Investor Alert

Sept. 28, 2019, 11:51 a.m. EDT

This airline will warn you if you’ll be sitting next to a baby on your flight

While some travelers seek out ways to avoid being seated next to kids, parents are complaining that airlines are splitting families up

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By Jacob Passy

Getty Images/iStockphoto
No one wants to sit next to a crying baby on a plane — and one airline is making it easier to avoid that fate.

Crying babies are the bane of many air travelers’ existence. And one airline is making it easier to put some distance between you and a tike throwing a tantrum.

Japan Airlines /zigman2/quotes/200824855/composite JAPSY -1.24%   has a feature in its booking process that indicates where young children are seated on its flights. When passengers traveling with a child who is less than two years old select their seats, a child icon will appear on those seats when others go select their seats.

It is not clear when Japan Airlines /zigman2/quotes/202202214/delayed JP:9201 -0.26%  first rolled out this feature, but it was first widely noticed after Rahat Ahmed, a venture capitalist, tweeted about it. Japan Airlines did not immediately return a request for comment.

There are some caveats to the child-icon feature that Japan Airlines noted on its website. Child icons won’t appear if the person traveling with children selected their seats as part of a tour booking or on another website rather than directly through Japan Airlines. Child icons also don’t appear for passengers who bought their tickets with frequent flier miles.

Read more: Why Thomas Cook’s sudden collapse would be financially catastrophic for customers if it happened in the U.S.

And if the aircraft changes after booking, the placement of the child icons may not be accurate, Japan Airlines warned.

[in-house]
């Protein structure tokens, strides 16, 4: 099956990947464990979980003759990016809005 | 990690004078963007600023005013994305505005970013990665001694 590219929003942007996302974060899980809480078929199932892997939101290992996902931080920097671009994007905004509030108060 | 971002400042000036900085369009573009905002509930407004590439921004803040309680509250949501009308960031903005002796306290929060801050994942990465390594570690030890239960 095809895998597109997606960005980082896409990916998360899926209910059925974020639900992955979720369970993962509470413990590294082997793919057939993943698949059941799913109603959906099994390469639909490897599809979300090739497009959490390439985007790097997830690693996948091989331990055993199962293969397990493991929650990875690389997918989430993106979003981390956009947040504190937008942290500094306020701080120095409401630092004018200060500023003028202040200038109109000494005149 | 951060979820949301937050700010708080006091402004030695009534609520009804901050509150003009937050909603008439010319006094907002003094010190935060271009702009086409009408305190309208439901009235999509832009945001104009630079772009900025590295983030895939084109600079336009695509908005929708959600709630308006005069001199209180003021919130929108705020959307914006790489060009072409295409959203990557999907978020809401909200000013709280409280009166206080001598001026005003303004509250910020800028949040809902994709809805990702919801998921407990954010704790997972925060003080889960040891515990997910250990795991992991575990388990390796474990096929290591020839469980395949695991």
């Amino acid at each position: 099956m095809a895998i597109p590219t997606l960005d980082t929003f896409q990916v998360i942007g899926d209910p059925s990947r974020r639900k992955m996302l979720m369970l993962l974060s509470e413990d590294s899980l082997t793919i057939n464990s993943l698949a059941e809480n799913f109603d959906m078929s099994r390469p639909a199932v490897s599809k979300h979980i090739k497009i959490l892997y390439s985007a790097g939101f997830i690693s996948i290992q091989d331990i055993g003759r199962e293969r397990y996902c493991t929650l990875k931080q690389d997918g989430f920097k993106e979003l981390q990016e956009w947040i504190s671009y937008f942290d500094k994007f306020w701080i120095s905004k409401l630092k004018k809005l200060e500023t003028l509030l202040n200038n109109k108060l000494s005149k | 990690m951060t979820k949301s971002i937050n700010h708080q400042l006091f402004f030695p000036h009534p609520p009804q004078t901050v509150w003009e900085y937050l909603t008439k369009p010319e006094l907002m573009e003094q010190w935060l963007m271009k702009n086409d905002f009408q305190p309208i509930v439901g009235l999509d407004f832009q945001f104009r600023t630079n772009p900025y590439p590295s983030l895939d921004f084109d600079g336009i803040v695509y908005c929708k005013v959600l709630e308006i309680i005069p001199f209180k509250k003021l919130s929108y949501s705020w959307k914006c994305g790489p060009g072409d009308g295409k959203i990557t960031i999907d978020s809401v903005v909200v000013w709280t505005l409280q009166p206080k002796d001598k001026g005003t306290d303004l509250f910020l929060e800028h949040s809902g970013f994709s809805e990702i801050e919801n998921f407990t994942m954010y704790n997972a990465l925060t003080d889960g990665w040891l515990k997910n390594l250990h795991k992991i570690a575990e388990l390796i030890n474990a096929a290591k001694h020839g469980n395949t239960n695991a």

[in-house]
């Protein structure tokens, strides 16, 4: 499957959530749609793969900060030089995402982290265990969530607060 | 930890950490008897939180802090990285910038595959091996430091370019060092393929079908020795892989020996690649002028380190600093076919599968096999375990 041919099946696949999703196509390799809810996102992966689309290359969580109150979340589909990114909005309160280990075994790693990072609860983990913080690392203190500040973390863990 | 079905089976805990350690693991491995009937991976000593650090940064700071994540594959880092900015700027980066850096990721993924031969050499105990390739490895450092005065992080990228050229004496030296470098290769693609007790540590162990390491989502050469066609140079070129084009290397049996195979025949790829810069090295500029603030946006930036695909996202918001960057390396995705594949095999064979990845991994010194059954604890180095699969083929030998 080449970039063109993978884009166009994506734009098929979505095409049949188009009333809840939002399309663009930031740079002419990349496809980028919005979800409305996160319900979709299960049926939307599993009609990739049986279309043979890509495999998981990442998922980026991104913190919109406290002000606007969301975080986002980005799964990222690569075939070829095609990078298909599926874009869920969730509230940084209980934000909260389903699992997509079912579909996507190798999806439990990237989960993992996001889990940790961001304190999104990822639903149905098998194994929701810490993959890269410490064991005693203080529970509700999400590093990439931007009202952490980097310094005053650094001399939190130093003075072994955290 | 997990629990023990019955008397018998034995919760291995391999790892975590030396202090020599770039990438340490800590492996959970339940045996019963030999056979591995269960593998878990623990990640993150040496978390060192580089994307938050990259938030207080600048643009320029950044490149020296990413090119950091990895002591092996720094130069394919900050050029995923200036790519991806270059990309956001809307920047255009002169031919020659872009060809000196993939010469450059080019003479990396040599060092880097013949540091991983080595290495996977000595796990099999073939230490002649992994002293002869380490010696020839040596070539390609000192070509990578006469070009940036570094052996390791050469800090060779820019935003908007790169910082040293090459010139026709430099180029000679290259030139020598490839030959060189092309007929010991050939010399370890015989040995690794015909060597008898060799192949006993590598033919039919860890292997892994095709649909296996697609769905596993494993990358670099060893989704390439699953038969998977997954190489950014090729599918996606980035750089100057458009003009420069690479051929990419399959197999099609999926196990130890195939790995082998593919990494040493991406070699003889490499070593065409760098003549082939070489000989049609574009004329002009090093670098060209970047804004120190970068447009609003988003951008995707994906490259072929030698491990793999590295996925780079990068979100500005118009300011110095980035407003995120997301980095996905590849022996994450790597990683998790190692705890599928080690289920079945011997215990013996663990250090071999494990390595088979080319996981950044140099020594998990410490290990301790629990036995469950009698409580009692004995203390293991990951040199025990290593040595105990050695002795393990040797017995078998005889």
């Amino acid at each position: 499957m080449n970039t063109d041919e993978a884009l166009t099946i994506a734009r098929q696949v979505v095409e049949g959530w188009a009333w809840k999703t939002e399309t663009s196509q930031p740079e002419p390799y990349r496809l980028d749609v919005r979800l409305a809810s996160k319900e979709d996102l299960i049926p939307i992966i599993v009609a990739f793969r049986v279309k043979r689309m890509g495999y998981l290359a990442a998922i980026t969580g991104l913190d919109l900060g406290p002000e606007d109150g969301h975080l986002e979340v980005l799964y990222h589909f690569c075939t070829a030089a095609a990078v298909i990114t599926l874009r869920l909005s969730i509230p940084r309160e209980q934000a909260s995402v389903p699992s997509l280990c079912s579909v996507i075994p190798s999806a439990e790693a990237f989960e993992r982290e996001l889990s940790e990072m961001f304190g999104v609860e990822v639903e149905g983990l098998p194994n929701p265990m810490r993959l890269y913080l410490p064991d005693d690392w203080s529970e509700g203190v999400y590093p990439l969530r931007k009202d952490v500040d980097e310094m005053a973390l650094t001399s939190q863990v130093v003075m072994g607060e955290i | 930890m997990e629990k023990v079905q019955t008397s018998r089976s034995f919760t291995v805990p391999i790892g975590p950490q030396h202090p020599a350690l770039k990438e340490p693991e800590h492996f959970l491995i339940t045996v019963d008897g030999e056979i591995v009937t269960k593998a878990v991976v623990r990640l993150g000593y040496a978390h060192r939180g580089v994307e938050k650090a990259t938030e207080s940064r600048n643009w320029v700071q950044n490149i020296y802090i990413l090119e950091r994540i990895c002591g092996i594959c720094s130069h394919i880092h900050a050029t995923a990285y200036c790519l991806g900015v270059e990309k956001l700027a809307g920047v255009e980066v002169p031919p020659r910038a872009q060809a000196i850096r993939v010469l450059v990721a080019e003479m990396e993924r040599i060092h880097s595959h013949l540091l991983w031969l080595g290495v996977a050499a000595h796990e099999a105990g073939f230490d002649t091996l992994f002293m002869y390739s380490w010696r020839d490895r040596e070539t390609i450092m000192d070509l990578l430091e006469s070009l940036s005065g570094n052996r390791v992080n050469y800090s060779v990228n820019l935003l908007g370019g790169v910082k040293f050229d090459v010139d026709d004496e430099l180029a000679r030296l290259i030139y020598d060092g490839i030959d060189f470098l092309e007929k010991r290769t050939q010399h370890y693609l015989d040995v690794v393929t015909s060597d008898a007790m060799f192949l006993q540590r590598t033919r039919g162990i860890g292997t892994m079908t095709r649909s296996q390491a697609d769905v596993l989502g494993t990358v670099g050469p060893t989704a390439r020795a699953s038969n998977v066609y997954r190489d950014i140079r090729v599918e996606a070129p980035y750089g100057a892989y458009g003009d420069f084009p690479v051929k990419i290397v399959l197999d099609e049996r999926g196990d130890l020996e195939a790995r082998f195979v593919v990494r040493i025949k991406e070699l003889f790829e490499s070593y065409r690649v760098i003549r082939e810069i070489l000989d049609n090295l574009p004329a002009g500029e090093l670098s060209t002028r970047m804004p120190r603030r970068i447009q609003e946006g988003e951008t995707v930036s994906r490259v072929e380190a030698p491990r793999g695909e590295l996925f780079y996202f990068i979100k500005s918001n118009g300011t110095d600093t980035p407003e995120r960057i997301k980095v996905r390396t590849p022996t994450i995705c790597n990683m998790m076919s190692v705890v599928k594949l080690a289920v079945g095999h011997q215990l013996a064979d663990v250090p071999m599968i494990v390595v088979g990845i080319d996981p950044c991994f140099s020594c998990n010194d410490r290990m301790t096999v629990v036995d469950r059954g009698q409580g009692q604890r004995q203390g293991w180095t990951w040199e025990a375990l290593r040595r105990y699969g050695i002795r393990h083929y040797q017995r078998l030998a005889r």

Japan Airlines isn’t the first carrier to attempt to make trips more comfortable for other travelers when babies are on board. In 2016, Indian airline IndiGo rolled out “Quiet Zones,” where children under 12 were not allowed to sit. Other airlines have introduced similar child-free rows of seating for an extra fee.

Business travelers without kids aren’t the only ones feeling stressed out by airline policies when it comes to seating children. An investigation by Consumer Reports found that there were more than 100 complaints made to the U.S. Department of Transportation from families who found it difficult to ensure that they could all sit together on flights. Some families also complained about being forced to pay extra in order to guarantee that parents were seated with their children.

And although the DOT was ordered by Congress to review airline family seating policies, Consumer Reports found that the agency had not taken steps to institute more family-friendly policies among airlines.

The U.S. Global Jets /zigman2/quotes/207744796/composite JETS +1.56%  , which tracks airline operators worldwide, has dropped in value roughly 1% over the last three months, while the Dow Jones Industrial Average /zigman2/quotes/210598065/realtime DJIA +1.27%   and S&P 500 /zigman2/quotes/210599714/realtime SPX +1.73% are up 1.4% and 1.8% respectively over that same time.

US : U.S.: OTC
$ 8.73
-0.11 -1.24%
Volume: 43,757
Aug. 12, 2022 3:46p
P/E Ratio
Dividend Yield
Market Cap
$7.65 billion
Rev. per Employee
JP : Japan: Tokyo
¥ 2,342.00
-6.00 -0.26%
Volume: 3.35M
Aug. 12, 2022 3:00p
P/E Ratio
Dividend Yield
Market Cap
¥1023.47 billion
Rev. per Employee
US : U.S.: NYSE Arca
$ 18.90
+0.29 +1.56%
Volume: 4.74M
Aug. 12, 2022 4:00p
US : Dow Jones Global
+424.38 +1.27%
Volume: 320.97M
Aug. 12, 2022 6:27p
+72.88 +1.73%
Volume: 2.22B
Aug. 12, 2022 6:27p

Jacob Passy is a personal-finance reporter for MarketWatch and is based in New York.

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